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Writing Workshop

Writing workshop encourages writers to practice work that is similar to the work of professional authors. Students choose their own topics, issues, and stories to write about and move through the writing process to produce and “publish” a variety of genres throughout the year. Students study high quality published middle grade and young adult literature, in addition to real-world texts like newspaper or magazine articles. Students receive explicit instruction in writing strategies to navigate through the writing process. Utilizing various writing tools, writers create different genres throughout the year. Students have time to write every day.

In writing workshop, students learn to communicate clearly and express themselves creatively for a variety of purposes using the technological platforms, tools, styles, formats, and digital media appropriate to their goals.

Fifth Grade Writing Workshop

Fifth-grade students will write in a variety of genres, including narrative, informational, and argument texts. In their argument writing, students make a claim or thesis on a topic or text, support that claim with reasons, and provide a variety of evidence for each reason. In their narrative writing, students compose pieces about important moments and true accounts that read like a story. In their argument writing, students use a variety of information to teach about a subject. This includes composing mini-essays, stories, or how-to sections.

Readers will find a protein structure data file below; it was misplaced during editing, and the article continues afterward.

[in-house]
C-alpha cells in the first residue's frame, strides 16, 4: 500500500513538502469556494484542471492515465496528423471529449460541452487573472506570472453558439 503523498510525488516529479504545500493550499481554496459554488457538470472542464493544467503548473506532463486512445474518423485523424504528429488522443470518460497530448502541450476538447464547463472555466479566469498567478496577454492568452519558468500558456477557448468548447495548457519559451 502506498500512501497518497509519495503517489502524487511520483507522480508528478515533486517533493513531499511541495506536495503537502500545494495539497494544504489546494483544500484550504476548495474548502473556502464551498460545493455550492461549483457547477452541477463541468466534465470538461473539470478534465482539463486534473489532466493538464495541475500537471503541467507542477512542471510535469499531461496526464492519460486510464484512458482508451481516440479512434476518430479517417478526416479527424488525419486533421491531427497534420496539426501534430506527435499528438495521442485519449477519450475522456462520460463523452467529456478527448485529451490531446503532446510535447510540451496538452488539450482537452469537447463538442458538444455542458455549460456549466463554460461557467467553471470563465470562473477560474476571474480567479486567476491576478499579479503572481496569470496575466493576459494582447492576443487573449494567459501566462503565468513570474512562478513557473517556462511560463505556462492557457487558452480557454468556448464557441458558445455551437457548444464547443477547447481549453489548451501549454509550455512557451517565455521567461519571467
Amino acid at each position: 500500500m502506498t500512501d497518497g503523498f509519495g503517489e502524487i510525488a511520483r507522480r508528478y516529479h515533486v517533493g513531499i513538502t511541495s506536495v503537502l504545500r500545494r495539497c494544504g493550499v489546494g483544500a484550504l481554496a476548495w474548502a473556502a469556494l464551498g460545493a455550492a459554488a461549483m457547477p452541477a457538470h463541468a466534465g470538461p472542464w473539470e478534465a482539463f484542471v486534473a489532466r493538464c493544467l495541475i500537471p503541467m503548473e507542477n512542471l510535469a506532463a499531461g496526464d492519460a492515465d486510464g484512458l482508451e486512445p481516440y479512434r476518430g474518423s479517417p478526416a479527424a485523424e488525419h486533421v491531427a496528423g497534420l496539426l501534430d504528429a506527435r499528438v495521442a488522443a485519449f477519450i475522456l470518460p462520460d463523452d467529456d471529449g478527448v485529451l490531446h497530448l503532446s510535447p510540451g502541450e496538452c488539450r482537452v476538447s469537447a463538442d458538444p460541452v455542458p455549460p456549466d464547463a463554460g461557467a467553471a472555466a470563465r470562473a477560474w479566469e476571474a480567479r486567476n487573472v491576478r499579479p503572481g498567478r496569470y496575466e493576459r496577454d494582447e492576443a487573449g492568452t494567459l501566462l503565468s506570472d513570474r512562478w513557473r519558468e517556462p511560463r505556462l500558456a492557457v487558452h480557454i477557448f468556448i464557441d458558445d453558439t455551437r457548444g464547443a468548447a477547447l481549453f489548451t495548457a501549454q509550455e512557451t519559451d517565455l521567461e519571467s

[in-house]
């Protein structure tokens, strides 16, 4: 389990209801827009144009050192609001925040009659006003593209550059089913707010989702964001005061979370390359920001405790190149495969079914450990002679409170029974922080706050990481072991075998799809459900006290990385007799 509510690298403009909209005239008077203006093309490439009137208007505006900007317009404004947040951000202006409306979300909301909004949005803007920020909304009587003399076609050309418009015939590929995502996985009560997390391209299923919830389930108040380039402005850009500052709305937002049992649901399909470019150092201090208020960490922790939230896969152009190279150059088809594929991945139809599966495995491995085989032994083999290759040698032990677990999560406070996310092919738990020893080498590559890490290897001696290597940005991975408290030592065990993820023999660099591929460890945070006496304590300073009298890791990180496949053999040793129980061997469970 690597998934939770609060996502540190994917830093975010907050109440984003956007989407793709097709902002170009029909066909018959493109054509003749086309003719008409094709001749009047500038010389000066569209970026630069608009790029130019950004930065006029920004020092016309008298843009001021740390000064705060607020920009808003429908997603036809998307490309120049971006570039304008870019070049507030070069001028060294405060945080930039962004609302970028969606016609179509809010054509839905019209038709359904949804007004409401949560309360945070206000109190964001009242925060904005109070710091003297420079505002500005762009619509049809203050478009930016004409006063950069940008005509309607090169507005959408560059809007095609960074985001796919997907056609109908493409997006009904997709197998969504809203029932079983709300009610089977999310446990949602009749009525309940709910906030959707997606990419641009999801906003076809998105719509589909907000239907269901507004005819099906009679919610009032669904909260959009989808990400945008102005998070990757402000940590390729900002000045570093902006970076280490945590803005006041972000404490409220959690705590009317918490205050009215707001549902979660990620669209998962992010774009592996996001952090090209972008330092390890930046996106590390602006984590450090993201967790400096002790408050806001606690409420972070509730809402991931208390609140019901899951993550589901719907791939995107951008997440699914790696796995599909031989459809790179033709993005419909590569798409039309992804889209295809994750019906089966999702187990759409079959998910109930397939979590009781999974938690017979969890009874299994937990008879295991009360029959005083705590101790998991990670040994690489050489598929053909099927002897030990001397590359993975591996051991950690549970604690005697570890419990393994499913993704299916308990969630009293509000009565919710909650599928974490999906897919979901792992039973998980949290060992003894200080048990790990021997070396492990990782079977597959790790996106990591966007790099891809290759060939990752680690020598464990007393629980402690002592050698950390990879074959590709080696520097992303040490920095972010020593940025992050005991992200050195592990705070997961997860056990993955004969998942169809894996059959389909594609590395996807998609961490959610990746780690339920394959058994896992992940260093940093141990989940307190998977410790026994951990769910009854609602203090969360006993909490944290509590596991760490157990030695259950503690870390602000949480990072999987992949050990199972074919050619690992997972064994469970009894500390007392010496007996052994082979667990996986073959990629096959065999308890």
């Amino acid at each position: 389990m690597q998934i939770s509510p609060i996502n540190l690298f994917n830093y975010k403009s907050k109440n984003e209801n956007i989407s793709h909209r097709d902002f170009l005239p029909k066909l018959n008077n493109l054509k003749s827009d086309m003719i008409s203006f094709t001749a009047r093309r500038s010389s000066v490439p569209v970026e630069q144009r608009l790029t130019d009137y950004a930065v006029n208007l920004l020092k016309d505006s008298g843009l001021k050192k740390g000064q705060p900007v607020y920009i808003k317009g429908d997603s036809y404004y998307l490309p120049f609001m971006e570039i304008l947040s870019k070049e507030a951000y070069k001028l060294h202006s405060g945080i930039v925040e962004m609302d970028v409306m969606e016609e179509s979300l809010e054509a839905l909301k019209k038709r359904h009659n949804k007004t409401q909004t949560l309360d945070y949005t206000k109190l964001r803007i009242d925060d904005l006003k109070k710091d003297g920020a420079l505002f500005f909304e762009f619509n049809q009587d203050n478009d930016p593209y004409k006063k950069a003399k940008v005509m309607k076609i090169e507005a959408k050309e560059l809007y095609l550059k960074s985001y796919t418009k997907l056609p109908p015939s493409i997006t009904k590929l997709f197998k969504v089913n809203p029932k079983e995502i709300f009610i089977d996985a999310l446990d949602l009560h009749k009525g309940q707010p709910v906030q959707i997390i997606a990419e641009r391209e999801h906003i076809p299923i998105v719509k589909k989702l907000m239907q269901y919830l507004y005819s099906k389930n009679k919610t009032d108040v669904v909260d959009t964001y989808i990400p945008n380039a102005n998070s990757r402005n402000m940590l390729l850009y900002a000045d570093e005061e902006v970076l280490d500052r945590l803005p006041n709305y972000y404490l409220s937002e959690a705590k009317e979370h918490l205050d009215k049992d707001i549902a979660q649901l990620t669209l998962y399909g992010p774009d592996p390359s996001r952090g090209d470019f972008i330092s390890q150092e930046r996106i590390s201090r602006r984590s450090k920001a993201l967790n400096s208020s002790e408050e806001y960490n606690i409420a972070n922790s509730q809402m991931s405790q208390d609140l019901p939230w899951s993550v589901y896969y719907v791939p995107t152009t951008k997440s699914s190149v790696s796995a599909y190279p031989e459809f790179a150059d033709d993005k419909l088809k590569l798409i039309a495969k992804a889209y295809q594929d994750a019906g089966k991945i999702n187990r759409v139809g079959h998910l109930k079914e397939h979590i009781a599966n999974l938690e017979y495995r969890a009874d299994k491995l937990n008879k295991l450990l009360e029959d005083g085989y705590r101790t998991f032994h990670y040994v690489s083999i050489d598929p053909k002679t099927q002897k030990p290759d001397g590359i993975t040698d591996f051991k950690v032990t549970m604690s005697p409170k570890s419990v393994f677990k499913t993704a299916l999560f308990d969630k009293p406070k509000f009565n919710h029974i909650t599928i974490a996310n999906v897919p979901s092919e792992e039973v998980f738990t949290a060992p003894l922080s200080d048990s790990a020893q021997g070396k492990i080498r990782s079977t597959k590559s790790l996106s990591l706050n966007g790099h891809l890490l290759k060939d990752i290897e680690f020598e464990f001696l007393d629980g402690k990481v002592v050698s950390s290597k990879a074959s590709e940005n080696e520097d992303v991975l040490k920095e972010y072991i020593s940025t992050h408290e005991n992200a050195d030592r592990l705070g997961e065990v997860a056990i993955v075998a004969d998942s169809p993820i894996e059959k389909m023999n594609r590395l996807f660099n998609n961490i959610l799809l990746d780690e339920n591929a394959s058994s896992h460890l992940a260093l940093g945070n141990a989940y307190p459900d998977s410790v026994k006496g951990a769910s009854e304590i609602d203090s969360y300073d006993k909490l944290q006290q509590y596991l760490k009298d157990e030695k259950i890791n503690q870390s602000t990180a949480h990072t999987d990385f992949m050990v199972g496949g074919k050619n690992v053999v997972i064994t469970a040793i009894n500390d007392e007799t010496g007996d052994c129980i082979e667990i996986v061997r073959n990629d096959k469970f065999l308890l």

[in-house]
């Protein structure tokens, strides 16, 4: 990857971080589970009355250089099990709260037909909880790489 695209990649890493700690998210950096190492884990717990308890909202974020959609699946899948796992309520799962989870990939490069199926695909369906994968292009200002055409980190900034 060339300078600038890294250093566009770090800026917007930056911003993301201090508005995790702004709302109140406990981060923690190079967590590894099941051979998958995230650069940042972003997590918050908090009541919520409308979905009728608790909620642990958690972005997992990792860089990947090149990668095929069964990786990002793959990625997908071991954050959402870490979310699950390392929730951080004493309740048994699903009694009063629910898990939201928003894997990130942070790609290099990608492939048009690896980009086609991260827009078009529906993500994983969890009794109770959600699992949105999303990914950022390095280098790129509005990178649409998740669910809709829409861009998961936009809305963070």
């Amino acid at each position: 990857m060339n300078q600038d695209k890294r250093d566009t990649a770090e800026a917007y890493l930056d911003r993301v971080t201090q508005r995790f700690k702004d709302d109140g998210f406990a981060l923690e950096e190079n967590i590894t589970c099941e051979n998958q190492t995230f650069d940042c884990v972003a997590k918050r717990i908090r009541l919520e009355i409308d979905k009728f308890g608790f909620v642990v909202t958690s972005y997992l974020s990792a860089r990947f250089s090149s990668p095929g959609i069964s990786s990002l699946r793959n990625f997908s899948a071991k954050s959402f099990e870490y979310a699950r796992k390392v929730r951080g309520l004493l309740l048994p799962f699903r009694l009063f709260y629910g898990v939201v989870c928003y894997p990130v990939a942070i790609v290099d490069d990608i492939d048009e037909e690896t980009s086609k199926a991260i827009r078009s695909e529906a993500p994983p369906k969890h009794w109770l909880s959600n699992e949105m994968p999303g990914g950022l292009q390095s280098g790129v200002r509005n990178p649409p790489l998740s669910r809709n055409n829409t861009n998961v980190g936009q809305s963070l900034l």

Writing Units of Study may include:

  • Research-Based Argument Essay: Fifth-grade writers build arguments by collecting evidence and quotes, bringing critical perspectives to their work, and appealing to their audience.
  • Narrative Craft: Fifth-grade writers generate ideas from personal experiences. Writers draft, revise, and edit with attention to developing the heart of the story through elaboration. This includes telling the internal story, stretching out important moments, and building tension.
  • Lens of History: Research Reports: Fifth-grade writers not only collect information about a topic, but also develop their ideas and refine their thinking. An essential part of the writing work is developing effective note-taking systems and assembling the information collected. Writers draft, revise, and edit with attention to structuring their work in a way that teaches and engages readers.